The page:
On Saturday night I found myself at one of my favourite London pubs, The Market Porter. When I first saw this pub I was meandering about Borough Market doing some cheese flirting and getting tipsy on dry New Forest cider. There on the corner was a typical looking pub, but somehow it wasn’t. Typical, I mean. Sure, it’s famous and everyone knows about it. Everyone but me and that’s OK– most of London is like that. Discoverable.
There’s something about that area around the Southwark cathedral that’s maze-like and human-scale in a way much of London isn’t. On that day I looked past the City workers in their identical black suits and saw inside the many many taps and little tables where girls with flowers in their hair sat drinking. Being a bit drunk already I made a note to return, which I have done over and over.
What I love about the pub is that despite its City banker clientèle, or the hipster-with-mortgage demographic that visits the place it seems to exist outside of this. So many pubs in London pander to these folk but not this place which is full of freaks and bohemians, tweedy flaneurs. And real ale nutters. I went to the back of the bar, where the balded, bearded real ale gargoyles guard the taps. It’s hard to see past them but I spy Harviestoun “Behind Bars” which I’m willing to try based on my devotion to their Bitter & Twisted. Plus, I like the name. As usual, I’m served immediately despite the crowds. The bar staff is always friendly and attentive.
Meanwhile Mr. Malting is on the futile search for milds. It’s his first time here and he still doesn’t believe me that it’s a decent place because he can’t find a mild. He’s even searching the pump clips displayed on the ceiling as proof this place maybe had a mild on at one time so perhaps it’s ok, but he’s still whinging on about how we could be at the Royal Oak instead drinking Harvey’s Mild.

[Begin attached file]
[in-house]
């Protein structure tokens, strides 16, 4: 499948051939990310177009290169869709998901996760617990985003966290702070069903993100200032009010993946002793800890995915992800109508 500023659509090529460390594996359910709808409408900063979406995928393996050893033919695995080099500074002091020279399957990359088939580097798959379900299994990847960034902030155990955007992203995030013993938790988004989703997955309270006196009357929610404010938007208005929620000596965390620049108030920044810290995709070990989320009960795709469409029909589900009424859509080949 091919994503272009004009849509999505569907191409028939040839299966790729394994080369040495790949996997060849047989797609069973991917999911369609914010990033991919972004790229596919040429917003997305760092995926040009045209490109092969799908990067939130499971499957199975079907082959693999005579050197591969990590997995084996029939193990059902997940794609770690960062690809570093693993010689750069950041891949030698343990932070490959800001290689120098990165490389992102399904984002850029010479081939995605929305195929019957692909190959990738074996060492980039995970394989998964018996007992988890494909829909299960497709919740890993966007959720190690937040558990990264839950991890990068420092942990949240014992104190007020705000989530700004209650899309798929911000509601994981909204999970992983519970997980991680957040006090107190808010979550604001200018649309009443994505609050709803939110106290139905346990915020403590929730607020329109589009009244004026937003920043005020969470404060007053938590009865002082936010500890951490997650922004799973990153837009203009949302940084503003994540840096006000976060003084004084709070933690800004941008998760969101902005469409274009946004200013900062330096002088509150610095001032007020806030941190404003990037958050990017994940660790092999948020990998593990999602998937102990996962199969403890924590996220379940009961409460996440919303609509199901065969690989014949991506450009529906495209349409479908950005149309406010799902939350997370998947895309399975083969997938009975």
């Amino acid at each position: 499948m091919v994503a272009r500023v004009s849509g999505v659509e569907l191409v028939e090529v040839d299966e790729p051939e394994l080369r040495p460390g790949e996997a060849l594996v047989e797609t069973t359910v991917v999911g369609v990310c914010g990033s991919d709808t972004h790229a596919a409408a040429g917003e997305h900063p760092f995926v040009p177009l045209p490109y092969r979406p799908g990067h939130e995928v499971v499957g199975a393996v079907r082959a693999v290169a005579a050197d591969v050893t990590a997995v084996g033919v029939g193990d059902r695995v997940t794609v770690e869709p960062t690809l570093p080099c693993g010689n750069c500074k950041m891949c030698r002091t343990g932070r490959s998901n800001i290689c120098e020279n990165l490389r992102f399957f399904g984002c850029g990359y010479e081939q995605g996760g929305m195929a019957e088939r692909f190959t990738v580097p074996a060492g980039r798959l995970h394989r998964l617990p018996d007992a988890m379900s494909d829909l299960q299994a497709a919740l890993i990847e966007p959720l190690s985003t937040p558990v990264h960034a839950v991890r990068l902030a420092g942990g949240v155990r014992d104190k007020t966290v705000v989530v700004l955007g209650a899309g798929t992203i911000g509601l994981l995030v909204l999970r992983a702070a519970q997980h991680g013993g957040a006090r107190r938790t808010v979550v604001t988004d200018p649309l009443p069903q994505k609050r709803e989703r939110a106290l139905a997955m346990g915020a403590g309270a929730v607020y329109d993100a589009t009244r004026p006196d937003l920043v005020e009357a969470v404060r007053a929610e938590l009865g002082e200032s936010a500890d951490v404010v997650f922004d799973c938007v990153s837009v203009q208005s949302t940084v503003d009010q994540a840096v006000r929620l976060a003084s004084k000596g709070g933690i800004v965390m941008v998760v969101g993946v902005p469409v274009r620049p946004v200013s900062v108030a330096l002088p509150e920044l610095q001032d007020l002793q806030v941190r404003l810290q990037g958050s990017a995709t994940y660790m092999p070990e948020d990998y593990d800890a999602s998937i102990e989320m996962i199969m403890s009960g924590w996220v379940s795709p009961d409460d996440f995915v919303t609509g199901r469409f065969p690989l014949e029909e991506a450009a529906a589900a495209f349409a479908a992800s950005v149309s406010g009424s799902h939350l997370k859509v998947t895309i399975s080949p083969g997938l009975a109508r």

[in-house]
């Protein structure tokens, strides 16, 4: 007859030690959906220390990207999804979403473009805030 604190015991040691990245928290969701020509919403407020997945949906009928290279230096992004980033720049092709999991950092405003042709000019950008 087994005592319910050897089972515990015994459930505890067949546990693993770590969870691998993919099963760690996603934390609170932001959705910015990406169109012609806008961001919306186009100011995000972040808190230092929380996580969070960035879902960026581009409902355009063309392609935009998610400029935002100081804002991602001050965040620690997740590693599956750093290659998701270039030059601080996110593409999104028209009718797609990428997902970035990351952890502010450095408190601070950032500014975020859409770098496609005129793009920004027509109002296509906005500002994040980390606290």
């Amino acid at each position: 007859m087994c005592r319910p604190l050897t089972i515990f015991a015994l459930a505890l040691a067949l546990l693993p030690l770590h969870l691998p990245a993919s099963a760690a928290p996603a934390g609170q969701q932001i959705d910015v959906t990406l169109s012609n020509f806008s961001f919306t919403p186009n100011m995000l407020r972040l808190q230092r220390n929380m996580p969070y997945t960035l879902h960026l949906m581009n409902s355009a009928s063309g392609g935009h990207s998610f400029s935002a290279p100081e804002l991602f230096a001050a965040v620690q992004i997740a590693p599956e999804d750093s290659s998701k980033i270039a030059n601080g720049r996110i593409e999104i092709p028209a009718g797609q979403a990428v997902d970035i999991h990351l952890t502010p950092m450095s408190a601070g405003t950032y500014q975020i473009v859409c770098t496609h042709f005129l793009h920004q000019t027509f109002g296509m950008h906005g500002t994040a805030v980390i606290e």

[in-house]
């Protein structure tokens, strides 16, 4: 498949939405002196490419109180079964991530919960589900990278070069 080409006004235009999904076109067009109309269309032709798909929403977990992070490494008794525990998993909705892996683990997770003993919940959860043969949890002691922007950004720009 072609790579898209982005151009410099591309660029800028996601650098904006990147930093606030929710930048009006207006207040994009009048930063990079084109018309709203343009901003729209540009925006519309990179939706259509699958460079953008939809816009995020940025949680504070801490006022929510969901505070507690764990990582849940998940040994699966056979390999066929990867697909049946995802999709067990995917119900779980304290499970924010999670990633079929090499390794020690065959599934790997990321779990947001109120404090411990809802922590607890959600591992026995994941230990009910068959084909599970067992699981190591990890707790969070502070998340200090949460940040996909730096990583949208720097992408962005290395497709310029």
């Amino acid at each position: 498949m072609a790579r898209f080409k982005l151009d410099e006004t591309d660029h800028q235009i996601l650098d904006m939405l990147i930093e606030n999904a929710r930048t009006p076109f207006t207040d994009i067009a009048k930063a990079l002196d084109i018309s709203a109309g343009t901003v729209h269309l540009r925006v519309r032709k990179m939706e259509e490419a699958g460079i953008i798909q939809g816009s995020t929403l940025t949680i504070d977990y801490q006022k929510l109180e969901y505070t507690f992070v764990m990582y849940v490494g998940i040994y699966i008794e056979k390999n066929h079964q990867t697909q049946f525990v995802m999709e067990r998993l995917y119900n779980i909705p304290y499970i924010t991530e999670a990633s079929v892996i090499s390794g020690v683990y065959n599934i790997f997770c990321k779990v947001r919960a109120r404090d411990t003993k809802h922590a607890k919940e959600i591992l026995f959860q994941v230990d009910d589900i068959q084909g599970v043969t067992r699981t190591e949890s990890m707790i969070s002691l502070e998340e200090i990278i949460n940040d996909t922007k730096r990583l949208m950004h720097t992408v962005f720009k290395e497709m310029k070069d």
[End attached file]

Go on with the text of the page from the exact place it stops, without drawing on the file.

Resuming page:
I prompt him to try the Harvey’s Bitter which is my default choice. (I know people love TT Landlord but I’ve had a couple terrible pints of that stuff. Harvey’s was the first bitter I had that I actually “got”– where I understood why people would like this style of beer.) I admit that at this point I was wishing I had some Harvey’s Bitter because the Behind Bars was more like “Convict Fairy Burst”: metallic, detergent-like. I was happy to have only a half pint to finish.
At one point Mr. Malting and I looked longingly at the new, silver Meantime taps, specifically the Union dark lager. It was the hottest night of the year and I wanted to drink something that didn’t feel like work, something that met me halfway. At £3.50 the pint of Union was quite dear but it was cold and crisp-yet-malty, with a lovely head and bright mouth feel. As I sat there blissed with this continental style beer I thought about summer– how so much of British life is designed for rain and cold that when summer hits, as it has been doing more fervently each year, it seems most of Britain just runs out into the sun to get a bit of colour. But the heat is still on on most of the buses, everyone is still in wool suits, and the beer is still cellar temperature, even if that cellar just isn’t that cold anymore.
I’ve had enough year-long summers in Los Angeles to last me a couple lifetimes. Bring on the rain, the damp chill so I can drink my comforting bitters and stouts happily again.